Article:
- a river in NW Wyoming, flowing NE into the Big Horn River. 120 miles (193 km) long.
- a member of any of several Numic-speaking peoples of California, Nevada, Utah, Idaho, and Wyoming.
- the language or languages of the Shoshone.
Also Sho·sho·ni (for defs 2, 3).
Origin of Shoshone
An Americanism dating back to 1805; < an Eastern Shoshone band name
Dictionary.com Unabridged Based on the Random House Unabridged Dictionary, © Random House, Inc. 2018
Examples from the Web for shoshoni
Organized Chaos is in full effect here too, and the JV Chiefs literally run roughshod over Shoshoni.Native American Basketball Team in Wyoming Have Hoop Dreams Of Their Own
August 31, 2014
She cares nothing for the Shoshoni, and she wants to realize on this mine.They of the High Trails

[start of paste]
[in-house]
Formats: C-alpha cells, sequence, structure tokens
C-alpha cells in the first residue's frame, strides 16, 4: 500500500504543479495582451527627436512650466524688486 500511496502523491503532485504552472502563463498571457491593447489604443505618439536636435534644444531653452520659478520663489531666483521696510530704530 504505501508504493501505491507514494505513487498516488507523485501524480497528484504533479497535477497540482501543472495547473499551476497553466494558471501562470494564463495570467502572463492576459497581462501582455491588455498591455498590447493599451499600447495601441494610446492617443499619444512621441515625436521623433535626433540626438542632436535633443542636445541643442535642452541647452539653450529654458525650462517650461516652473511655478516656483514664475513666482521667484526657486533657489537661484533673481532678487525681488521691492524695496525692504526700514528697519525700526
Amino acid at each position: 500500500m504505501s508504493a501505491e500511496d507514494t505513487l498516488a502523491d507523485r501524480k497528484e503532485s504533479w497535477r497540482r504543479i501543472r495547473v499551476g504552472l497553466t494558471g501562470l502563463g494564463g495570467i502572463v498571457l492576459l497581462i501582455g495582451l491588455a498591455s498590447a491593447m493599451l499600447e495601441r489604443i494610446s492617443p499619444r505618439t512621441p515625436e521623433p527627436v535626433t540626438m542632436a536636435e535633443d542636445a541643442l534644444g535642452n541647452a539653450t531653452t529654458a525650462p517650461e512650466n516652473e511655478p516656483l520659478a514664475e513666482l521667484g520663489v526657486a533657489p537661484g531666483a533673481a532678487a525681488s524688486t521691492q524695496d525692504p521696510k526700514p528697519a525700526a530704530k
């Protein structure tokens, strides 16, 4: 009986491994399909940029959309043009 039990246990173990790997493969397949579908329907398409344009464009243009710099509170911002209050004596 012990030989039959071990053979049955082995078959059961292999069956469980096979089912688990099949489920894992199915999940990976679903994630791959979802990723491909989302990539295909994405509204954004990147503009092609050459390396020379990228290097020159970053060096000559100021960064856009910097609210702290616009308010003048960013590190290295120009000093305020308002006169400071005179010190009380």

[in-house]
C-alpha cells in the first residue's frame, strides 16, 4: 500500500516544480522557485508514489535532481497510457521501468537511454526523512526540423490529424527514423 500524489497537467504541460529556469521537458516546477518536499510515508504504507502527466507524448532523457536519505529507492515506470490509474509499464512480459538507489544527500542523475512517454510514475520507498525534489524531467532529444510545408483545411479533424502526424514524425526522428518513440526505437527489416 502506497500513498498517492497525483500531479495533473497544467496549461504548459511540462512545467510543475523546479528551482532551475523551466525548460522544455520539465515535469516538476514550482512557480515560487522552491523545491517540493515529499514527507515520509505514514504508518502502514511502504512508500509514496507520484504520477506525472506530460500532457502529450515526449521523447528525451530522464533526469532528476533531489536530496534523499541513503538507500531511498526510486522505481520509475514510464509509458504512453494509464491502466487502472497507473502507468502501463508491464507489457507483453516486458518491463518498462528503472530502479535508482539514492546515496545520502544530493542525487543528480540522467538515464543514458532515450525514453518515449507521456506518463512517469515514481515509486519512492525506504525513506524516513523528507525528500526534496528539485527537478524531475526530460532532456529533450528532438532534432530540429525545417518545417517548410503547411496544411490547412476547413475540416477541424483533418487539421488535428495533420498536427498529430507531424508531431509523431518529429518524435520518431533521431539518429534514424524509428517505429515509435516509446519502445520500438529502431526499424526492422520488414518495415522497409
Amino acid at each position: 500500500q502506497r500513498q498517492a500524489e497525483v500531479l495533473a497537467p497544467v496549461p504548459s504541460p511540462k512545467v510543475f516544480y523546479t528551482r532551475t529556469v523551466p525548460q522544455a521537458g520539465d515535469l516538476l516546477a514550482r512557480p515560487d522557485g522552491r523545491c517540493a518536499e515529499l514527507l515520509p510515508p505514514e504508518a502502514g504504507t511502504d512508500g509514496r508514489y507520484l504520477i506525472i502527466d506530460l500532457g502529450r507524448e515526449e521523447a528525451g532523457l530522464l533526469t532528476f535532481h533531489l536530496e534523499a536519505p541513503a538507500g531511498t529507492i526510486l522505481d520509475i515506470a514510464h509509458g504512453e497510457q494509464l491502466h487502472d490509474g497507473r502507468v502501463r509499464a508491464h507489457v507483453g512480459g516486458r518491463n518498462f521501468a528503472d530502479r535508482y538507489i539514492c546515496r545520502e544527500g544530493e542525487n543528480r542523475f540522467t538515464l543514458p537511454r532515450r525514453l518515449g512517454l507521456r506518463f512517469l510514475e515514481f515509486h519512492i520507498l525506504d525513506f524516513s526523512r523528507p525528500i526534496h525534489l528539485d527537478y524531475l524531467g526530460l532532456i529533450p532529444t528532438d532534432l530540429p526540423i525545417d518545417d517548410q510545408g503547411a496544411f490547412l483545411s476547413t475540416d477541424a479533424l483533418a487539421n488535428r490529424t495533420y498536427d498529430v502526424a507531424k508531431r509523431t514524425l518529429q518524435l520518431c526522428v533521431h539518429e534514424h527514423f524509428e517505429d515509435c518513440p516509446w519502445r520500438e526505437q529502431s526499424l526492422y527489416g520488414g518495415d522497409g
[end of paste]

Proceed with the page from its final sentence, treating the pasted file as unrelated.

Up in the Shoshoni Cove they found a good many, first and last.The Young Alaskans on the Missouri
For the Snake (Shoshoni) Indians, see our volume v, p. 227, note 123.Early Western Travels 1748-1846, Volume XXX
It was largely civil and consisted of four or five middle-aged men, Bannock or Shoshoni, who had a civic spirit.Shoshone-Bannock Subsistence and Society
Robert F. Murphy
It is remarked in Gallatin's paper that there were certain coincidences between the Netela and the Shoshoni.Opuscula
Robert Gordon Latham
- plural -nes, -ne, -nis or -ni a member of a North American Indian people of the southwestern US, related to the Aztecs
- the language of this people, belonging to the Uto-Aztecan family
Collins English Dictionary - Complete & Unabridged 2012 Digital Edition © William Collins Sons & Co. Ltd. 1979, 1986 © HarperCollins Publishers 1998, 2000, 2003, 2005, 2006, 2007, 2009, 2012
Word Origin and History for shoshoni
Uto-Aztecan people of the Great Basin; the name is of unknown origin, first applied 19c. to eastern Shoshonis of Wyoming. Related: Shoshonean.
Online Etymology Dictionary, © 2010 Douglas Harper